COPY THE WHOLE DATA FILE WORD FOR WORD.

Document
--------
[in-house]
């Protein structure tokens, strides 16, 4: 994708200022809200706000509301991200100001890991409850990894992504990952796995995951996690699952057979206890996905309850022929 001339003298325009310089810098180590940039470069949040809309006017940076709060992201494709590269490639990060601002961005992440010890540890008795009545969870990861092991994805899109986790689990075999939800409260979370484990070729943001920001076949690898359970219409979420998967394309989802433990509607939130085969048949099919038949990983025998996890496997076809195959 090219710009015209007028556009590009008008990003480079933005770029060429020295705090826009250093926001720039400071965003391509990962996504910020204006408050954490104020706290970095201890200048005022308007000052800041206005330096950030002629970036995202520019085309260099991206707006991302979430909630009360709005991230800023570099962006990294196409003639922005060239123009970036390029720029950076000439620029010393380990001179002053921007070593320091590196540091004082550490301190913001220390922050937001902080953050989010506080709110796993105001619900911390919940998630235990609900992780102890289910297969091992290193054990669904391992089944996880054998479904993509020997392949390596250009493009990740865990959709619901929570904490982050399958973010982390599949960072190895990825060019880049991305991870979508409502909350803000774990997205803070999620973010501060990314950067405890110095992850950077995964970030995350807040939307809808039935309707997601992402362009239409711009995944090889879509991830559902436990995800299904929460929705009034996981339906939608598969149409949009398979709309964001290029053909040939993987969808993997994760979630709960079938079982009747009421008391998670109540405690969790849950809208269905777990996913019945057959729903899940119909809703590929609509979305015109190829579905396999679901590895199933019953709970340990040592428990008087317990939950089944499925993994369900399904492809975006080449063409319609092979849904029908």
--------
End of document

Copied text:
[in-house]
């Protein structure tokens, strides 16, 4: 994708200022809200706000509301991200100001890991409850990894992504990952796995995951996690699952057979206890996905309850022929 001339003298325009310089810098180590940039470069949040809309006017940076709060992201494709590269490639990060601002961005992440010890540890008795009545969870990861092991994805899109986790689990075999939800409260979370484990070729943001920001076949690898359970219409979420998967394309989802433990509607939130085969048949099919038949990983025998996890496997076809195959 090219710009015209007028556009590009008008990003480079933005770029060429020295705090826009250093926001720039400071965003391509990962996504910020204006408050954490104020706290970095201890200048005022308007000052800041206005330096950030002629970036995202520019085309260099991206707006991302979430909630009360709005991230800023570099962006990294196409003639922005060239123009970036390029720029950076000439620029010393380990001179002053921007070593320091590196540091004082550490301190913001220390922050937001902080953050989010506080709110796993105001619900911390919940998630235990609900992780102890289910297969091992290193054990669904391992089944996880054998479904993509020997392949390596250009493009990740865990959709619901929570904490982050399958973010982390599949960072190895990825060019880049991305991870979508409502909350803000774990997205803070999620973010501060990314950067405890110095992850950077995964970030995350807040939307809808039935309707997601992402362009239409711009995944090889879509991830559902436990995800299904929460929705009034996981339906939608598969149409949009398979709309964001290029053909040939993987969808993997994760979630709960079938079982009747009421008391998670109540405690969790849950809208269905777990996913019945057959729903899940119909809703590929609509979305015109190829579905396999679901590895199933019953709970340990040592428990008087317990939950089944499925993994369900399904492809975006080449063409319609092979849904029908």